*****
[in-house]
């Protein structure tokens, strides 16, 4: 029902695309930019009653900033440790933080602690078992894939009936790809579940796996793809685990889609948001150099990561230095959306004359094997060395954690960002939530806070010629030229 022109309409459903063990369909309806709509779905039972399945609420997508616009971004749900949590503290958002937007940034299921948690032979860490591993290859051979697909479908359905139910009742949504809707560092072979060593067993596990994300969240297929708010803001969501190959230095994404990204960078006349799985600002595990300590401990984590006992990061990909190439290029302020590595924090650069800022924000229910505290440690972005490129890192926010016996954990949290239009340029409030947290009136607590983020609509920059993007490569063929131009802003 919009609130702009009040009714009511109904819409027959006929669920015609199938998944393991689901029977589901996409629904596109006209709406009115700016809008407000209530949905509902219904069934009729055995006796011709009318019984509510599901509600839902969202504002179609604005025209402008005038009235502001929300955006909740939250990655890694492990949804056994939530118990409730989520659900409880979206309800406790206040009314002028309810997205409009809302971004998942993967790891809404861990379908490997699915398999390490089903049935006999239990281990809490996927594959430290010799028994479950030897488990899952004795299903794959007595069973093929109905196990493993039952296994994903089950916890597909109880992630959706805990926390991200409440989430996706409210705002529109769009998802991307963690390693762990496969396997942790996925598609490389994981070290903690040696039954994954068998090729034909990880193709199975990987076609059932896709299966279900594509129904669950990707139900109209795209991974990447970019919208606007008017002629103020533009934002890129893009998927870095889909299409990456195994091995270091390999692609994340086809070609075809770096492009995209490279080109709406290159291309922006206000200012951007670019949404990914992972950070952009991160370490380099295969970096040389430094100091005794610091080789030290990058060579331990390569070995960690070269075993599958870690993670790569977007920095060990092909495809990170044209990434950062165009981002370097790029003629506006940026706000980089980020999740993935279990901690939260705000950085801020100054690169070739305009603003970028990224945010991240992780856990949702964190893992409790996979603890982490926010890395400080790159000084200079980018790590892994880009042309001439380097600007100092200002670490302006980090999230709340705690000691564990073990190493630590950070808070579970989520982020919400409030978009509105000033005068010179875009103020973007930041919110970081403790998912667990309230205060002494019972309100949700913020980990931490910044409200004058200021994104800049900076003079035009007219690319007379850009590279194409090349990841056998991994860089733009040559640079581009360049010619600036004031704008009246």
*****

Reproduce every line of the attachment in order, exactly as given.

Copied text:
[in-house]
């Protein structure tokens, strides 16, 4: 029902695309930019009653900033440790933080602690078992894939009936790809579940796996793809685990889609948001150099990561230095959306004359094997060395954690960002939530806070010629030229 022109309409459903063990369909309806709509779905039972399945609420997508616009971004749900949590503290958002937007940034299921948690032979860490591993290859051979697909479908359905139910009742949504809707560092072979060593067993596990994300969240297929708010803001969501190959230095994404990204960078006349799985600002595990300590401990984590006992990061990909190439290029302020590595924090650069800022924000229910505290440690972005490129890192926010016996954990949290239009340029409030947290009136607590983020609509920059993007490569063929131009802003 919009609130702009009040009714009511109904819409027959006929669920015609199938998944393991689901029977589901996409629904596109006209709406009115700016809008407000209530949905509902219904069934009729055995006796011709009318019984509510599901509600839902969202504002179609604005025209402008005038009235502001929300955006909740939250990655890694492990949804056994939530118990409730989520659900409880979206309800406790206040009314002028309810997205409009809302971004998942993967790891809404861990379908490997699915398999390490089903049935006999239990281990809490996927594959430290010799028994479950030897488990899952004795299903794959007595069973093929109905196990493993039952296994994903089950916890597909109880992630959706805990926390991200409440989430996706409210705002529109769009998802991307963690390693762990496969396997942790996925598609490389994981070290903690040696039954994954068998090729034909990880193709199975990987076609059932896709299966279900594509129904669950990707139900109209795209991974990447970019919208606007008017002629103020533009934002890129893009998927870095889909299409990456195994091995270091390999692609994340086809070609075809770096492009995209490279080109709406290159291309922006206000200012951007670019949404990914992972950070952009991160370490380099295969970096040389430094100091005794610091080789030290990058060579331990390569070995960690070269075993599958870690993670790569977007920095060990092909495809990170044209990434950062165009981002370097790029003629506006940026706000980089980020999740993935279990901690939260705000950085801020100054690169070739305009603003970028990224945010991240992780856990949702964190893992409790996979603890982490926010890395400080790159000084200079980018790590892994880009042309001439380097600007100092200002670490302006980090999230709340705690000691564990073990190493630590950070808070579970989520982020919400409030978009509105000033005068010179875009103020973007930041919110970081403790998912667990309230205060002494019972309100949700913020980990931490910044409200004058200021994104800049900076003079035009007219690319007379850009590279194409090349990841056998991994860089733009040559640079581009360049010619600036004031704008009246």